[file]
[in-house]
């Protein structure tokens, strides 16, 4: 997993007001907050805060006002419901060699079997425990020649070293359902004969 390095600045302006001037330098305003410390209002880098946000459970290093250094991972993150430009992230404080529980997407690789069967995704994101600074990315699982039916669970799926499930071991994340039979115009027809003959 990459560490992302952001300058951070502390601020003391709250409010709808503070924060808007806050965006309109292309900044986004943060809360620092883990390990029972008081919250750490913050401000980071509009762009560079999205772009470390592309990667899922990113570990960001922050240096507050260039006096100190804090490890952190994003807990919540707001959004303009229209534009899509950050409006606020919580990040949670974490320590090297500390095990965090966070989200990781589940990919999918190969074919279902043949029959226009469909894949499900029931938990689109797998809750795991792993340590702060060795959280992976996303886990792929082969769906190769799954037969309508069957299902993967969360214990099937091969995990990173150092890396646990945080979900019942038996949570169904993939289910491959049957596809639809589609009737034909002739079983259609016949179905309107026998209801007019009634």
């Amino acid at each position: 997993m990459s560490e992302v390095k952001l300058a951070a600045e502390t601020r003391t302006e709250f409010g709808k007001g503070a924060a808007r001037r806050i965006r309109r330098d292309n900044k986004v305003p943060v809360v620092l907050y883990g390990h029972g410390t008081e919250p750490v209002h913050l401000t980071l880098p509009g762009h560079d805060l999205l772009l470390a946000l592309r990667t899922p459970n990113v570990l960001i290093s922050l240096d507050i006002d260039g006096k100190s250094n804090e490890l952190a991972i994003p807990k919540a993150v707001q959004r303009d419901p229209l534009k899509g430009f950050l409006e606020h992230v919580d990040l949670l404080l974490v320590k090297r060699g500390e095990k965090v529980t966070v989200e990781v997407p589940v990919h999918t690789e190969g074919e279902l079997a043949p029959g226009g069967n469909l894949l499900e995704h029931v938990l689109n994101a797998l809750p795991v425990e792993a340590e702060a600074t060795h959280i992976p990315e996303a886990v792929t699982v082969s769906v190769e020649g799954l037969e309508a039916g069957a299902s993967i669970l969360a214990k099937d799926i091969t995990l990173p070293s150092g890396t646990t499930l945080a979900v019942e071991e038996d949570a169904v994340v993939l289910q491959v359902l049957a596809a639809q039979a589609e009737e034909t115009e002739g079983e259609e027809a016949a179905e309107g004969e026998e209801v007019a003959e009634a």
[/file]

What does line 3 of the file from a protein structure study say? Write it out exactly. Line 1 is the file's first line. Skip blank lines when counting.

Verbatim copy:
């Amino acid at each position: 997993m990459s560490e992302v390095k952001l300058a951070a600045e502390t601020r003391t302006e709250f409010g709808k007001g503070a924060a808007r001037r806050i965006r309109r330098d292309n900044k986004v305003p943060v809360v620092l907050y883990g390990h029972g410390t008081e919250p750490v209002h913050l401000t980071l880098p509009g762009h560079d805060l999205l772009l470390a946000l592309r990667t899922p459970n990113v570990l960001i290093s922050l240096d507050i006002d260039g006096k100190s250094n804090e490890l952190a991972i994003p807990k919540a993150v707001q959004r303009d419901p229209l534009k899509g430009f950050l409006e606020h992230v919580d990040l949670l404080l974490v320590k090297r060699g500390e095990k965090v529980t966070v989200e990781v997407p589940v990919h999918t690789e190969g074919e279902l079997a043949p029959g226009g069967n469909l894949l499900e995704h029931v938990l689109n994101a797998l809750p795991v425990e792993a340590e702060a600074t060795h959280i992976p990315e996303a886990v792929t699982v082969s769906v190769e020649g799954l037969e309508a039916g069957a299902s993967i669970l969360a214990k099937d799926i091969t995990l990173p070293s150092g890396t646990t499930l945080a979900v019942e071991e038996d949570a169904v994340v993939l289910q491959v359902l049957a596809a639809q039979a589609e009737e034909t115009e002739g079983e259609e027809a016949a179905e309107g004969e026998e209801v007019a003959e009634a």